Echoes July CD of the Month: Amaara-Child of Venus

Amaara's Child of Venus: Echoes July CD of the Month

by John Diliberto 7/3/2023

Kaelen Ohm / Amaara

If you are ready for a deep inner journey and psychedelic hued moods, then you are ready for Child of Venus by Amaara. It is an album of supple moods and inner turmoil, turned into beautiful, deeply-layered reveries and meditations.

Amaara is actress Kaelen Ohm. She’s been in some recent TV series including the short-lived Hit and Run (Netflix) and the horror series, From (MGM+), which just ended its second season. Amaara is actually Ohm’s middle name. In between filming and during the pandemic she managed to create a statement album, Child of Venus. It’s an album that’s as personal in its lyrics as in its inventive sound design.

Although the songs on Child of Venus deal with trauma and life changes, the title track opens the album, revealing an uplifting note. It begins with a breath that is looped into a churning, electronic rhythm that drives through stuttering, distorted sounds while a distant vibraphone seems like it’s sending sonar pings from another time. That’s about when the choir of Ohm descends from the heavens like charging Valkyries. All the while, Amaara sings of renewal.

when the diamonds fall
through the thunderclouds
I’ll be waiting to catch them all

Amaara-Kaelen Ohm-Child photo with star painted on faceThe album follows a couple of EPs and some singles, including the 2020 EP, Heartspeak. That release emerged from the turmoil of her divorce. That turmoil lingers on Child of Venus, but there is also a sense of rebirth. Songs like “Photograph” and “Bright Lights” draw on reminiscence, regret and simmering, artfully seasoned rage. But she frames it on “Photographs” with a beautiful floating melody over lysergic, brush-stroked drums that are slightly behind the beat. Acoustic guitars and gently swirling synthesizers complete the mood as Ohm lists a series of photographs, all of which are real, like it’s a sweetly nostalgic journey. But then you get to this verse:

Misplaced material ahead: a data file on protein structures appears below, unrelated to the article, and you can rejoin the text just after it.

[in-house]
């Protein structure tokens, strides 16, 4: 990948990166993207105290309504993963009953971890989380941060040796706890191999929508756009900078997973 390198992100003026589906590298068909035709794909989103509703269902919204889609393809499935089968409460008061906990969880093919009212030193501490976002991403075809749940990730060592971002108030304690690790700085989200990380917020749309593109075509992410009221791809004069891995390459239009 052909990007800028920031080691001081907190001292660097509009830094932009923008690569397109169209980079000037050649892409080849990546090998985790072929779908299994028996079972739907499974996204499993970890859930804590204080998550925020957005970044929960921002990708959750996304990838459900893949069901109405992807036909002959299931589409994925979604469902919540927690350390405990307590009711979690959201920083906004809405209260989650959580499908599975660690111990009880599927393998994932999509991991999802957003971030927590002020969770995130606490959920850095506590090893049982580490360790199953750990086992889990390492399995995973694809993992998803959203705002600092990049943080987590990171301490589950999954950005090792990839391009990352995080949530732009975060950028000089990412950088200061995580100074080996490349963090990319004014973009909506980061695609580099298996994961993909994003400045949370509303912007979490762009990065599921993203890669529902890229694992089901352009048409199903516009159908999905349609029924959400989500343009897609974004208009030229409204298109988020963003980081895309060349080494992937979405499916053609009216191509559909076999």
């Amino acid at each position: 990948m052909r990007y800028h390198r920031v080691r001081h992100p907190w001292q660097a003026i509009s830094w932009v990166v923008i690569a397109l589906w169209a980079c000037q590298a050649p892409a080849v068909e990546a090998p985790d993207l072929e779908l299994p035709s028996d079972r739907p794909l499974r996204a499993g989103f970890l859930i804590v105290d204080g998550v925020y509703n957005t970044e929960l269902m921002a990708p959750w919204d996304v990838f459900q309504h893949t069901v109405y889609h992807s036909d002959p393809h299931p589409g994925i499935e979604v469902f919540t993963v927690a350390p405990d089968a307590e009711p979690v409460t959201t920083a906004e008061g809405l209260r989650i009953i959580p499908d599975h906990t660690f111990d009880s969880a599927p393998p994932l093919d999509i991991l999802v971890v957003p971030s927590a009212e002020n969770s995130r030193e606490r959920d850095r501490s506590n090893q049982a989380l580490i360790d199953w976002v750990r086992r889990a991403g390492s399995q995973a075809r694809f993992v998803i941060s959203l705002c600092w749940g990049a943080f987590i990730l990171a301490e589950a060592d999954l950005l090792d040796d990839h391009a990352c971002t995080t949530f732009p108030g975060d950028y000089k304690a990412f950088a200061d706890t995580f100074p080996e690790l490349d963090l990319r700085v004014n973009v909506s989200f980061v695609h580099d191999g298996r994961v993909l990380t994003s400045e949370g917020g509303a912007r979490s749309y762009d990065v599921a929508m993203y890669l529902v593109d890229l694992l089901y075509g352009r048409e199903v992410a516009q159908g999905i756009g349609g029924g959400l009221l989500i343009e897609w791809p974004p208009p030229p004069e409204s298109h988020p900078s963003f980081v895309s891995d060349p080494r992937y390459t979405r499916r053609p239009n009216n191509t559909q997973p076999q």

that photograph
the one on your phone
of that naked girl in your hotel room
and i wish you two some kind of grand future
taking photographs for your Instagram

Sardonic sarcasm is rarely delivered so exquisitely. You know she wants to say “fucking Instagram.”

“Bright Lights,” on the other hand, makes it seem like she’s happy to depart LA and her husband. It’s a song about being stuck in that relationship loop, should I leave or should I go, but ultimately leaving the bright lights of the city behind because “You can’t rewind the heart.”

The centerpiece of the album might be “The Discovery of Innocence is the Loss (wide open),”. It is a heartrending track as Ohm’s multi-tracked voice traverses the departure of innocence and the broken pieces of her life that she had to repair anew. Ohm’s almost imperious voice calls out against echoing distant laughter, a steady groove and mellotron string pad.

There is a psychedelic aspect to Amaara’s music, none more so than on the almost ambient expanse of “Shimmering Light/Visions.” The lyrics are sparse, not much more than the title which she chants like a mantra in oscillating space before slipping into a driving groove with Ohm’s voice buried in reverb in this acid, shoegaze journey.

Amaara can also get pop when she wants to. “New Love’s Mortal Coil” is an effervescent piece right out of ’80s New Wave, somewhere between Depeche Mode and ABC. Ohm has the voice for it. She’s not an ethereal girl dream pop singer but has a certainty and depth to her voice that is commanding, even in her most fragile moments.

Amaara’s Child of Venus is an enveloping album that wraps you in a sometimes warm, often surreal sound that is full of sonic detail. Like a great hallucinogenic trip, it brings you into the depths of your own emotions. She balances inner distress with a lightness of being that is transformative.
The End

Look for Amaara’s Echoes Interview on July 24.


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